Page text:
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Insurers, Lawyers Urged to Seek Rate Cut

February 23, 1988|KENNETH REICH | Times Staff Writer

SACRAMENTO — The state's legislative leaders called on the insurance industry and trial lawyers Monday to make sacrifices to lower auto insurance rates and present a plan to the Legislature in time to avert a "war of initiatives" on the November ballot.

But after a Capitol meeting attended by Assembly Speaker Willie Brown (D-San Francisco), Senate President Pro Tem David Roberti (D-Los Angeles), Senate and Assembly insurance committee chairmen and other interested legislators, there was little sign of a willingness on either side to sacrifice meaningfully.

There were reports that insurance and trial lawyer representatives would meet for new closed-door talks this week, but neither Stanley Zax, president of the Assn. of California Insurance Companies, nor J. Gary Gwilliam, president of the California Trial Lawyers Assn., would confirm that such meetings would take place.

Both Zax and Gwilliam refused, under hard questioning from legislators, to express any willingness to give up specific points in such talks, although both said that in principle they are willing to discuss compromise, even while both continue efforts to qualify diametrically opposed auto insurance initiatives for the ballot.

Senate Majority Leader Barry Keene (D-Benicia) and Assemblyman Hershel Rosenthal (D-Los Angeles), both told Zax, Gwilliam and other initiative sponsors that were in the room that they feared the electorate might vote for a solution that might be "cataclysmic" to one side or the other in terms of lost income, should there be no legislative solution.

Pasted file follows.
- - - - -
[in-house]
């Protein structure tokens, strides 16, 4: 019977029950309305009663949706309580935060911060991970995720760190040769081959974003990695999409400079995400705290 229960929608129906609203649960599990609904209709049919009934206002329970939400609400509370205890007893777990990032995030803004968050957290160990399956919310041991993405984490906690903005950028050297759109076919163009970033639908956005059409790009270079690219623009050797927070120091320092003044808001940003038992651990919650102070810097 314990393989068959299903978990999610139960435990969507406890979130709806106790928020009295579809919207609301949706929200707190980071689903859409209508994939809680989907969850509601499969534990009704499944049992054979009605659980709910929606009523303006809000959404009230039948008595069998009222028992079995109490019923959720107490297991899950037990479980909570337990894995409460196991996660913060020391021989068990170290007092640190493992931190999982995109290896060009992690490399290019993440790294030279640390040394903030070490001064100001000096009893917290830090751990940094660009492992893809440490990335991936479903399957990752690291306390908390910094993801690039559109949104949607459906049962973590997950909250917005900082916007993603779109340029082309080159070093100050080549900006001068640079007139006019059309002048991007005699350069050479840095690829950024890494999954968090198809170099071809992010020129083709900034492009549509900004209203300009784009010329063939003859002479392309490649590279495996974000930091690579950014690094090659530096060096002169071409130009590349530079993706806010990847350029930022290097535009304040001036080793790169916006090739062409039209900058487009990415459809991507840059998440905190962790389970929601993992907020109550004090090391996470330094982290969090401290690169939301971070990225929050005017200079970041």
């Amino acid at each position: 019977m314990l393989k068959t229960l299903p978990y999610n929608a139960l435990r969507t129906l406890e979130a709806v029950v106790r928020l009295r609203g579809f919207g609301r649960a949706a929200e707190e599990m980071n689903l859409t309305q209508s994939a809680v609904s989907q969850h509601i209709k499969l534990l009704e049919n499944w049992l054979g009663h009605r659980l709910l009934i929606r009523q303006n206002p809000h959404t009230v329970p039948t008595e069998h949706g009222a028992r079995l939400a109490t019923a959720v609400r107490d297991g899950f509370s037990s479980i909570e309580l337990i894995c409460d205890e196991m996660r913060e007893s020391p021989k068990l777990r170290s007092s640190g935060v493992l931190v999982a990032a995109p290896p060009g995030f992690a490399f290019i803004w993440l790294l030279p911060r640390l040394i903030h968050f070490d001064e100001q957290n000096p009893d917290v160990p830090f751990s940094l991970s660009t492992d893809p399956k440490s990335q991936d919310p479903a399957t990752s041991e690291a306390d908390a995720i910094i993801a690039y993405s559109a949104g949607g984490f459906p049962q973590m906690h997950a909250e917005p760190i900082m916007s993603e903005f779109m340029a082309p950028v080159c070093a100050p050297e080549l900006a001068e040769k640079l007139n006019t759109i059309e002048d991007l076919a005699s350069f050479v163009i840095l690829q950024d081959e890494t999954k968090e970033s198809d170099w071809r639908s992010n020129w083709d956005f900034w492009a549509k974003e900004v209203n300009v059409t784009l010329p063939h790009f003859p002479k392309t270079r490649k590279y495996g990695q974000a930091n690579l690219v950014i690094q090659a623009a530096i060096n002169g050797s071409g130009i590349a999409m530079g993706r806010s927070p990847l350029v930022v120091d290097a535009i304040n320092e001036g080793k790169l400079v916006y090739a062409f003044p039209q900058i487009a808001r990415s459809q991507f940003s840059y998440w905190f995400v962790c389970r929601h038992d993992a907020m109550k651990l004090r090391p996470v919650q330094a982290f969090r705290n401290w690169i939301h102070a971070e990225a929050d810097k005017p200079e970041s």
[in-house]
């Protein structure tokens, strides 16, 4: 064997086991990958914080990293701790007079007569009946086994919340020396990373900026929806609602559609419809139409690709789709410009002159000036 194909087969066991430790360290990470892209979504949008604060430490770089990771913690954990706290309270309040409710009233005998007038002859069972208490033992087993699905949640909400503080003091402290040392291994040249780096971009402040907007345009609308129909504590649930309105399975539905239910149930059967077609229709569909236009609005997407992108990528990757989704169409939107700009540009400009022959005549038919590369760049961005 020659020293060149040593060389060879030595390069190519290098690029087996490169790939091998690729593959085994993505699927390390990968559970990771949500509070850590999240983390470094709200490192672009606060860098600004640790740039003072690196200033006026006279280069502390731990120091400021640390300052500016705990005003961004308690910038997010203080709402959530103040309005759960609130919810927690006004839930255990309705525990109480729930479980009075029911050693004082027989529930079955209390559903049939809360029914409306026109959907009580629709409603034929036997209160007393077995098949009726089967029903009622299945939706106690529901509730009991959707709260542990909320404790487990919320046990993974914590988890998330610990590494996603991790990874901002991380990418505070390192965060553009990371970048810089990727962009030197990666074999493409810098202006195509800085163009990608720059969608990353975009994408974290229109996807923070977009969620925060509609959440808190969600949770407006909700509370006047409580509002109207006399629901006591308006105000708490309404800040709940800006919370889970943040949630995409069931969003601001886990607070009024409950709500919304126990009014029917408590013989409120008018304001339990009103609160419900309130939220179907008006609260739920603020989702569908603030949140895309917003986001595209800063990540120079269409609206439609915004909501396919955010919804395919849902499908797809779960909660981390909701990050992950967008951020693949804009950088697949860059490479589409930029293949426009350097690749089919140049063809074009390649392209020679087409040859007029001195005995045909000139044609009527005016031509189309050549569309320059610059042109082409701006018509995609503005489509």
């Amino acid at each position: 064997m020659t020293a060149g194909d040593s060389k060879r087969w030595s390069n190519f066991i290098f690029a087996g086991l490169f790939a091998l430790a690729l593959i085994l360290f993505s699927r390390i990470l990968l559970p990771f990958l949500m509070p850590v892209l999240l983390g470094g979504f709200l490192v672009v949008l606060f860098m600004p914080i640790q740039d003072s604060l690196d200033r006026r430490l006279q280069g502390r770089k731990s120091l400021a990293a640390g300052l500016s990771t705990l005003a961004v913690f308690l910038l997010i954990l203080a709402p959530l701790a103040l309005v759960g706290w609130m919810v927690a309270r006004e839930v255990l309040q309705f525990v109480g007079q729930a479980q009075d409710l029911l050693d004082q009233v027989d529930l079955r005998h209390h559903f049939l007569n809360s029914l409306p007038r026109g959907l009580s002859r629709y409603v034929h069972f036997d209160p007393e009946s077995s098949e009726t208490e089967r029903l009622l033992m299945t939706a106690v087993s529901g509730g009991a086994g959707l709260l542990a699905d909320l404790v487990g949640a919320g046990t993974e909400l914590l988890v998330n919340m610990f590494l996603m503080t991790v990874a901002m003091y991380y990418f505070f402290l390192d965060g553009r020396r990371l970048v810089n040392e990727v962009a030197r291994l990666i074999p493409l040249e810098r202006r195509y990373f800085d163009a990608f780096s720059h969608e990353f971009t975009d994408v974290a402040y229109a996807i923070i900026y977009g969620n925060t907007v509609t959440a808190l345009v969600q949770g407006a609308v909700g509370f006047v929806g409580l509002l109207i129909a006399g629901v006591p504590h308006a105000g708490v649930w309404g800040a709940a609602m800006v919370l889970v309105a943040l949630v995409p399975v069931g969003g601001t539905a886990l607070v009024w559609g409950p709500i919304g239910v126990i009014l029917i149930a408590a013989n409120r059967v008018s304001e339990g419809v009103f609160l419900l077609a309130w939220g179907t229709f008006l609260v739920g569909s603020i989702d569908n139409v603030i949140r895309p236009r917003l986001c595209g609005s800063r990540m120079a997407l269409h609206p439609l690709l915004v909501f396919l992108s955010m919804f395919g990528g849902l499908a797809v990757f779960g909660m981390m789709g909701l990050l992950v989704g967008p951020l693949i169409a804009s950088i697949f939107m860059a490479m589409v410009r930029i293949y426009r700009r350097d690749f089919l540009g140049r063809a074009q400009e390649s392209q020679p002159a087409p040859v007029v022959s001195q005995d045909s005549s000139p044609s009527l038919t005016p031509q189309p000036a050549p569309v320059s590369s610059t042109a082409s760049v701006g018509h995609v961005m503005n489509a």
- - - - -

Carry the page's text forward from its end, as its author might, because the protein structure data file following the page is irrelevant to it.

Five different insurance initiatives are being circulated. Two would bring about changes in the civil justice system that would sharply curtail the trial lawyers' profits from litigating and negotiating auto insurance cases. The three others would roll back insurance rates and/or introduce state rate regulation.

Roberti said that while he hopes the major special interests will be able to agree how they should share sacrifices in their income that will lead to rate cutbacks, he feels that "auto insurance rates must come down no matter who it hurts." He said the issue now "goes beyond the interest groups" and involves, more important, the public interest.

Brown said that he adamantly opposes initiatives as an alternative to legislative action and that he hopes private talks, where posturing will be absent, will lead to a legislative solution. However, neither he nor any other legislator present offered to personally initiate such talks or even help arrange them.

Rosenthal said afterwards that in practical terms, unless the insurers and the trial lawyers can compromise their differences on their own and present the solution to lawmakers, the Legislature will not be able to act on its own.

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